Clarence House Papworth

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About Clarence House Papworth

Name Clarence House Papworth
Ofsted Inspections
Address Elm Way, Papworth Everard, Cambridge, CB23 3RY
Phase Childcare on Non-Domestic Premises, Full day care
Gender Mixed
Local Authority Cambridgeshire
Highlights from Latest Inspection

What is it like to attend this early years setting?

The provision is good

Children have developed warm, close relationships with the adults who care for them. Staff are kind and caring.

Babies welcome cuddles and like the reassurance this brings. They enjoy exploring books and making the exciting new animal noises they have learned. Staff respect children's individual care routines and work closely with parents to meet these.

In pre-school, children communicate well with staff to express their wants and needs, including those children who speak English as an additional language. All children happily explore their environment and make their own choices in their play.Children enjoy being outdo...ors and have good opportunities to be physically active.

In the garden, they excitedly play hide and seek with staff and use their imagination well as they pretend to make mud cupcakes. Inside, the eldest children skilfully use pipettes, demonstrating good hand-and eye-coordination to move different coloured water from a jug and place it in a cup. They show genuine excitement when they mix the waters to make new colours.

Toddlers draw their own pictures, engage in role play and join in familiar songs with their friends.

What does the early years setting do well and what does it need to do better?

Staff show that they know their key children well. They understand their level of development and what they need to do to help them make further progress in their learning.

Staff think about children's interests when creating the environment and the activities they offer.The manager is well respected, and staff say that they receive good support. She demonstrates a positive vision for the future to provide the very best care and education for children.

She meets regularly with staff and offers professional development opportunities. However, these opportunities and her monitoring of staff practice is not yet highly focused on developing and supporting staff's teaching skills to the highest level.Staff are quick to recognise those children who may need extra support with their learning.

They work closely with families and seek advice from other professionals to help meet their needs.Children regularly sing songs and show a good interest in books from an early age. Babies excitedly lift the flaps in books to look at the picture underneath.

The eldest children listen and join in with rhymes that help to support their understanding of letter sounds. Staff talk to children as they play to help increase their language skills. They hold conversations about the weather and foods they eat at home when making pizza with dough.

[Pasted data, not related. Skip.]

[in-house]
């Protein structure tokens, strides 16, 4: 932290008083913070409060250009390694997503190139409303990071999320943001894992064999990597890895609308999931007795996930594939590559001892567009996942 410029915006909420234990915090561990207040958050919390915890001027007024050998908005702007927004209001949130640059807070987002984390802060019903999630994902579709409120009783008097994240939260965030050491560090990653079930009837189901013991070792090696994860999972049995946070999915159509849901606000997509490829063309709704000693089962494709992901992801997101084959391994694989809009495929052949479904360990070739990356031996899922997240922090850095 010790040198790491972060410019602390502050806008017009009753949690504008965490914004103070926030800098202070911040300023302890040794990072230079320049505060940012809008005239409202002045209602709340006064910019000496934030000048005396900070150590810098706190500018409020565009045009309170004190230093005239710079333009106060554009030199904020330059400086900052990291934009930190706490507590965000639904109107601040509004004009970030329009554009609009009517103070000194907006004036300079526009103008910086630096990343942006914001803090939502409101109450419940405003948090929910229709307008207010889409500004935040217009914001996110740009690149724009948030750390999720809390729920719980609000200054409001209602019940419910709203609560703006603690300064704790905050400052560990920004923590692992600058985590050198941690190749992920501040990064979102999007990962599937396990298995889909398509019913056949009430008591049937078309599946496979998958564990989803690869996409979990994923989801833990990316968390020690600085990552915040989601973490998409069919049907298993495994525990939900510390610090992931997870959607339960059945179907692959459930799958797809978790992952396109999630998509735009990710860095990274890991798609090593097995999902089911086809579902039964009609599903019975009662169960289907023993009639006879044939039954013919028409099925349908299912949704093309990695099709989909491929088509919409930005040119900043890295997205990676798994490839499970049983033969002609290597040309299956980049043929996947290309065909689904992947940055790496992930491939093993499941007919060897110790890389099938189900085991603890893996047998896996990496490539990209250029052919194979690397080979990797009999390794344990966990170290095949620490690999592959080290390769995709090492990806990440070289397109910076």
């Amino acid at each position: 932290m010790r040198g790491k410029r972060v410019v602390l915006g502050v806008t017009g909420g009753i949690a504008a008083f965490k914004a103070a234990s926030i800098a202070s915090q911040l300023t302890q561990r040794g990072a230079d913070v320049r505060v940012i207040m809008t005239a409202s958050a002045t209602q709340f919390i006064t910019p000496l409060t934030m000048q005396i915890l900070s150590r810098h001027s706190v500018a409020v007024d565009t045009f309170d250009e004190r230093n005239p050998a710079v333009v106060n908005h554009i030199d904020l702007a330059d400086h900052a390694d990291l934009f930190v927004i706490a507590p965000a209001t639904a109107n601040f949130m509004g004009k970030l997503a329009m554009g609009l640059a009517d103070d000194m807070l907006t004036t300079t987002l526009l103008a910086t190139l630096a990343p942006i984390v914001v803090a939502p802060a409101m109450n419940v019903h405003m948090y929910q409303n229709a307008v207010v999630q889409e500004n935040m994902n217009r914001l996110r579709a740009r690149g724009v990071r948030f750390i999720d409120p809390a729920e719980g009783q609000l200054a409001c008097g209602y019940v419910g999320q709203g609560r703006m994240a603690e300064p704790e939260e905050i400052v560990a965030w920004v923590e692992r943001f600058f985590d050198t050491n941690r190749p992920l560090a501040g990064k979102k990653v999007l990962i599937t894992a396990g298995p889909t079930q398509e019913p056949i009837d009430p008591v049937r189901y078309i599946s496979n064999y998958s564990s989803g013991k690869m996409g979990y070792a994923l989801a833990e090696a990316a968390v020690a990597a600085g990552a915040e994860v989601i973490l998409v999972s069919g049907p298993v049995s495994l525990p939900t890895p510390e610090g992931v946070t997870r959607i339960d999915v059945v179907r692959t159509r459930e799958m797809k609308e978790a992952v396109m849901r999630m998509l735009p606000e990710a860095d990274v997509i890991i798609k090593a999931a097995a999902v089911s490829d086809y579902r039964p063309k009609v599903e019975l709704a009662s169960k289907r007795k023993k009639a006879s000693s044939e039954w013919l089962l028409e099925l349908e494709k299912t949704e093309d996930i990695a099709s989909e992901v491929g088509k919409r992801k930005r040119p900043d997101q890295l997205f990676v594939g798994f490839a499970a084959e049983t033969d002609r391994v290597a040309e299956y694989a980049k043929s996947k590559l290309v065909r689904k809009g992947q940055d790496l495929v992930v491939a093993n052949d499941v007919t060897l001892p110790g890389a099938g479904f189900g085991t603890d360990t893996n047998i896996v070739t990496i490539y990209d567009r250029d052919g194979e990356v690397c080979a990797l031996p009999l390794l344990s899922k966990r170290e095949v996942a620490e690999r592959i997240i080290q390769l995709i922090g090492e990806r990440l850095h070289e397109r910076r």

Staff share regular updates about children's progress with parents through an online platform. They ensure parents are very well informed about their child's day at collection time. Parents feel that staff communicate well with them, so that they are always aware of what is happening in the nursery and specifically with their child.

They are pleased with how staff have supported their children to quickly develop their language skills in English.Children behave well and staff consistently reinforce the fundamentals of sharing and turn taking with their peers. Children are developing their independence skills in preparation for life.

Older children scrape their plates after lunch. They attempt to dress themselves for outdoor play. Toddlers learn to feed themselves using cutlery and manage their own self-care skills, such as independent handwashing.

The nursery is safe and secure. Daily risk assessments of the premises ensure hazards are quickly identified and minimised. Staff are vigilant about children's whereabouts in the nursery and supervise them well.

In the toddler room, routine activities, such as nappy changes and lunchtime, are seen more as chores by staff, rather than opportunities to support learning. Staff do not use these times well for role modelling expectations, supporting social interactions, and promoting communication and language.


The arrangements for safeguarding are effective.

Staff demonstrate a clear understanding of the different types of abuse and how to recognise signs and symptoms. They know how to identify children who may be at risk of radicalisation and female genital mutilation. Staff are aware of the procedures for reporting any concerns they may have about adults and children in the nursery.

Their knowledge is regularly updated and tested through training and in staff meetings. A robust recruitment system is in place to ensure the suitability of all staff working with the children.

What does the setting need to do to improve?

To further improve the quality of the early years provision, the provider should: help staff to understand how daily routines impact on children's learning experiences and support their individual needs at these times nimprove ongoing performance management of staff so that professional development opportunities enhance teaching skills and reflect the needs of the children in the nursery.

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